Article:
He appeared about to say something further, but just then Prescott flung the scuttle slide back, and a smell of coffee and frizzling pork flowed out of it.

"If you want your breakfast, Tom, I guess you'd better get it," he said, and lumbered round the deckhouse toward the wheel.

Wheelock went below, and Jimmy, who seemed to forget that he had meant to light his pipe, glanced thoughtfully at Prescott.

"Who is this Merril, Bob?" he asked.

Prescott made a vague gesture. "I guess he's everything. He has a finger in most of what goes on in this Province, and feels round with it for the money. Calls himself general broker and ship-store dealer; but he has money in everything, from bush ranches to steamboats."

"You mean he holds stock in them?"

"No," said Prescott, "I guess I don't. I'm not smart at business, and Tom isn't either, or he'd never have let Merril get his claws on him; but it's quite plain to me that stocks don't count along with mortgages and bonds. When you buy stock you take your chances, and quite often that's 'bout all; but when you hold a bond at a big interest you usually get the ship or mill. Anyway, that's how Merril fixes it."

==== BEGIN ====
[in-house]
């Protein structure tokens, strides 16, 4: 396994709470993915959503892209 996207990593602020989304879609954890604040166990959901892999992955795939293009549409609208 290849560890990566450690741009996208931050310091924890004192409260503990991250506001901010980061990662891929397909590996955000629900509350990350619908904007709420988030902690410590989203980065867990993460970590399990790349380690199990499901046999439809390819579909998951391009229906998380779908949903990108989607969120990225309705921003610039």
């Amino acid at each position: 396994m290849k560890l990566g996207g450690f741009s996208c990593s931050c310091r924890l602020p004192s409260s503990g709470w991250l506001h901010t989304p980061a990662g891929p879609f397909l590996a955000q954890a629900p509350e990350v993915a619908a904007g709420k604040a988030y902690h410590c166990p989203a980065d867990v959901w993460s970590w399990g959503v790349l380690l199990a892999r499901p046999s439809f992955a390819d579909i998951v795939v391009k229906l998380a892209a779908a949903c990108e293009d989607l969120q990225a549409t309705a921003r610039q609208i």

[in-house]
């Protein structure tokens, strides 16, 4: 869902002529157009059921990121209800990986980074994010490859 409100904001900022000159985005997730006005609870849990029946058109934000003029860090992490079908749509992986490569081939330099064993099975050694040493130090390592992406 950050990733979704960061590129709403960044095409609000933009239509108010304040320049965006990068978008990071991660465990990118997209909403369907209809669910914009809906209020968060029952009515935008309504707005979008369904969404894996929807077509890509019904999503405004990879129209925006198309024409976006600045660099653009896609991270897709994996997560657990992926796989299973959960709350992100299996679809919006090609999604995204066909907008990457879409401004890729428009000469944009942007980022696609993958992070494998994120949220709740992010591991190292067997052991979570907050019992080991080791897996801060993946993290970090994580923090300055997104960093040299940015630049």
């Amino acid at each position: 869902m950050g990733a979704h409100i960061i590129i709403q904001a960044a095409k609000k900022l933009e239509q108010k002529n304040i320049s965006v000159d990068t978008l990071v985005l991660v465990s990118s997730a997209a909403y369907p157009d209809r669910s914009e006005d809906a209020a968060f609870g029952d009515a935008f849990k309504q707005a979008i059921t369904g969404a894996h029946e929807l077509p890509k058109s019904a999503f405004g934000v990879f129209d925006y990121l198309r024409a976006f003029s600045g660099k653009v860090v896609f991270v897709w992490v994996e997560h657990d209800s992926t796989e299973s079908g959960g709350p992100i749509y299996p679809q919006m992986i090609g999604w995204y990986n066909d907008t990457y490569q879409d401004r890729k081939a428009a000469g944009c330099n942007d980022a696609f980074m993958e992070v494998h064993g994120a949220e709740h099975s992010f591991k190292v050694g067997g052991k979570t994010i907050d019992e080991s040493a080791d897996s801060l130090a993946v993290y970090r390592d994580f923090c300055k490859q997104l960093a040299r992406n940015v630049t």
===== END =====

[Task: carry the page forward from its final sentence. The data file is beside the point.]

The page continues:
Jimmy lighted his pipe, but he looked more thoughtful than ever, as, in fact, he was. Hitherto, he had taken life lightly, for, after all, wet and cold, screaming gale and stinging spray, are things one gets used to and faces unconcernedly; but Jimmy could recognize a responsibility, and he realized that there was now to be a change. Tom Wheelock was growing prematurely old and shaky, and it was, it seemed, his son's part to free him from the load of debt that was crushing him, if this by any means could be done; if not, at least to share it with him. He feared it would be the latter. Hitherto he had waged only the clean, primitive strife with the restless sea; but he did not shrink from the prospect of the meaner and more arduous conflict with the wiles of man and the forces of capital, or consider that in renouncing his career he was doing a commendable thing. He was by no means brilliant intellectually, though he had a certain shrewdness and a ready wit; and it only occurred to him that the course he had decided on was the obvious one. He did not even think it worth while to mention that he had done so, which indeed would have been unnecessary, since Prescott seemed to take it for granted.

"I believe you had the wind from the east for several days," he said. "Why didn't you run across before?"

"Well," replied Prescott reflectively, "we might have done so, but Tom didn't seem greatly stuck on trying it. Took time over his loading when he got your wire. Perhaps he didn't want to leave you hanging round Vancouver until we got back again."